So it goes and as it should be, there are no absolutes and no rigid criteria. If we like it and want to live with it we buy it - or at least I think we should on that basis - I am dubious about the validity of buying art purely as an investment. Charles Saatchi has a lot to answer for I suggest (despite TE's bed).

It's a very interesting juxtaposition, depicting organic materials in such a hard metal. What attracts you to working with metal in this way?

You are right, I'm not personally into this found item stuff or doing things with recycled bits and pieces. I'm not anti it in any way and we have quite a few treasured example of the genre. I have a brilliant butterfly made from bicycle wheel cogs as the body and stainless steel wire wings. A lovely object.

My own thing tends to be starting from scratch, deciding what I want to make and cutting/forging/turning and welding etc. from new material. I'm not precious about this, it is just the way I prefer to work.



I'm keen on insects and arachnids et al, they rather lend themselves to this approach. Beetles are a particularly good subject since many of them (shield bugs and stag beetles for example) already have a sort of metallic sheen about them, woodlice would be fun, I should think about that.

I do like stuff which combines a certain amount of utility with what you might characterise as an artistic ethos. My Bird Trees for example and other variations on that theme. I don't see a discontinuity between something which fulfils a function and which is pleasing to the eye as well. History abounds with examples. I think it was Isambard Kingdom Brunell who said that beauty is "fitness for function expressed".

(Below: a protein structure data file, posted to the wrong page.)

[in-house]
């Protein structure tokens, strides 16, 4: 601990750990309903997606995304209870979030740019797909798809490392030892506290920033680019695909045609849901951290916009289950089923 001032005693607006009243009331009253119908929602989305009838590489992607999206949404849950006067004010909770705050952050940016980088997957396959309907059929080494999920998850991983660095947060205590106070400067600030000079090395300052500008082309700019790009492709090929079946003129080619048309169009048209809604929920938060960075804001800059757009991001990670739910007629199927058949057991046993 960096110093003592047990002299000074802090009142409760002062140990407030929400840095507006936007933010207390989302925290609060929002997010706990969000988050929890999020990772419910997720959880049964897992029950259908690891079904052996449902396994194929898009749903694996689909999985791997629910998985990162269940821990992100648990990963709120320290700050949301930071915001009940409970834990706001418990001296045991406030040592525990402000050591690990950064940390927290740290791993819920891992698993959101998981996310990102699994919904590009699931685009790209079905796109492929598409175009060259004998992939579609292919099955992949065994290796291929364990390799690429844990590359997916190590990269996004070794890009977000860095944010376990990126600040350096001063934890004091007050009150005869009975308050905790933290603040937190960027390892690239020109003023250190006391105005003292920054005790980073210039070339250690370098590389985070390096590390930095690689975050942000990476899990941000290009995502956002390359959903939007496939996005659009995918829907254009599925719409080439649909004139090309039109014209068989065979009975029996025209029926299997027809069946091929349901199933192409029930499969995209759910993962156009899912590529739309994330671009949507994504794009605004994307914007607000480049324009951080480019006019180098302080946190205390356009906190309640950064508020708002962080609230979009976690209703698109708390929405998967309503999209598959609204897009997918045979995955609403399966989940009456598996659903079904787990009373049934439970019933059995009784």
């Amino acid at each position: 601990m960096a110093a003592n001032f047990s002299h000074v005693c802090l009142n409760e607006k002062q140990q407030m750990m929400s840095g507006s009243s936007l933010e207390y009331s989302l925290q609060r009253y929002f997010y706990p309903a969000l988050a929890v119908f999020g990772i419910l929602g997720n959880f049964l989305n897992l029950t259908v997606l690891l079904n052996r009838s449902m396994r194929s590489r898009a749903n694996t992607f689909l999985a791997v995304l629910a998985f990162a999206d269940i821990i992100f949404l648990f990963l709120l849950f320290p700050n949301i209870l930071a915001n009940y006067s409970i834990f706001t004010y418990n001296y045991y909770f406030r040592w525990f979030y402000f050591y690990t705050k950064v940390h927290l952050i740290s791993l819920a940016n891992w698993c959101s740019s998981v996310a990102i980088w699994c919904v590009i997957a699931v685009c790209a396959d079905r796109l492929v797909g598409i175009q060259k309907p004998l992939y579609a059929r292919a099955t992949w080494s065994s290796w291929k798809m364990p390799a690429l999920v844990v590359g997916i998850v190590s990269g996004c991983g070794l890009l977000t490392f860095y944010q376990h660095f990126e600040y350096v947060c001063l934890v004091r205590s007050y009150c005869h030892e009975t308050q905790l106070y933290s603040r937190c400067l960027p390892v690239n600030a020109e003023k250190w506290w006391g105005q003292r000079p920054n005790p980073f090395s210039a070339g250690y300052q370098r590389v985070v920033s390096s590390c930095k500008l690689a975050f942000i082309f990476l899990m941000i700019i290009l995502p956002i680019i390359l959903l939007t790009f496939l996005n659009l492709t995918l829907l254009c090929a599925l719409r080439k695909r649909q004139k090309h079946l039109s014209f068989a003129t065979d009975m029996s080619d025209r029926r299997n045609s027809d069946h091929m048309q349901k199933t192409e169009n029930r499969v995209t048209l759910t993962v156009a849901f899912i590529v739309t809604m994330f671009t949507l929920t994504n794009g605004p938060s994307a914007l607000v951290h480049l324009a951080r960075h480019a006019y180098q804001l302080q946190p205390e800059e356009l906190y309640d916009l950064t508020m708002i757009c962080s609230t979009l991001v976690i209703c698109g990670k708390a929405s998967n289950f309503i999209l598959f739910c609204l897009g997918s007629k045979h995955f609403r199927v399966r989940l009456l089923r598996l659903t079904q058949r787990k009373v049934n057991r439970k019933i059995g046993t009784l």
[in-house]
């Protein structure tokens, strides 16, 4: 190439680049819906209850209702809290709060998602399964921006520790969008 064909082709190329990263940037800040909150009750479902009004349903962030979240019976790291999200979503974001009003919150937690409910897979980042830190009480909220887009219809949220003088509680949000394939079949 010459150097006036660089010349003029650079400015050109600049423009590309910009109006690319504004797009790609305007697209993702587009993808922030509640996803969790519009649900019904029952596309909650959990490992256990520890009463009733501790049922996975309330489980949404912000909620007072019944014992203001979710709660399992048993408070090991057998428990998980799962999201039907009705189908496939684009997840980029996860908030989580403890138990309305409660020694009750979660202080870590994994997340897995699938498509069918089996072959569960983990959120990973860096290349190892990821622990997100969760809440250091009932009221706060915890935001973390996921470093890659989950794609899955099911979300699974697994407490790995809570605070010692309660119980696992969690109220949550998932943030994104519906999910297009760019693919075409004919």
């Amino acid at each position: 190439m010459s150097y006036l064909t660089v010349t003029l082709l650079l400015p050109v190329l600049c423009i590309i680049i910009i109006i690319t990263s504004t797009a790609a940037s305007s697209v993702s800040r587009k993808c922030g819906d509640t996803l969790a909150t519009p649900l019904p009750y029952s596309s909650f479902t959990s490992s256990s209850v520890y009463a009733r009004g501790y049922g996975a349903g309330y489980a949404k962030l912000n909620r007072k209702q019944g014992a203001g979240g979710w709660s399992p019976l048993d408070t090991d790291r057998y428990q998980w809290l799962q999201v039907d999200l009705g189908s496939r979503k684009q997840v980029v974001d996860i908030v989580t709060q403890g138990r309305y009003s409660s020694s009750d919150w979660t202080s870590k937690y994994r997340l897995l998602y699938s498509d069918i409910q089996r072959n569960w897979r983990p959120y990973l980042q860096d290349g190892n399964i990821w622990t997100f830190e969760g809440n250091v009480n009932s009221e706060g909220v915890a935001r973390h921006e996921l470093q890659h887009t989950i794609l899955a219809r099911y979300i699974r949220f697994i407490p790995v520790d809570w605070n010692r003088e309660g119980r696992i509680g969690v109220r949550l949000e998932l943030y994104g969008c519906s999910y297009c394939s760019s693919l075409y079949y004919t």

Examples - Concord, the Eight Foot Single Driver engines designed by Daniel Gooch for the Great Western Railway in the 1860's.

Do people commission you to make work?

Yes, I do take commissions, in truth I am a complete tart, I'll do anything that people want to throw money at me for. Obviously variations on the theme of my "everyday stuff", Bird Trees/Log Baskets/Fire Grates but also whatever people want, such as weathervanes or indeed gates and railings and that sort of thing.

The only caveat I would add is that I can not guarantee to be competitive with the big commercial boys on this sort of thing, actually I have no intention of being competitive. Bespoke ironwork is expensive, I make no bones about it.

Also I'm happy to undertake restoration projects.

What dates are you doing for Open Studios?

Weekends 2, 3 and 4

http://camopenstudios.co.uk/annual-open-studios?title=edward+parker&field_artist_type_value=metal&media_type=All&main_area=All&disabled_access=All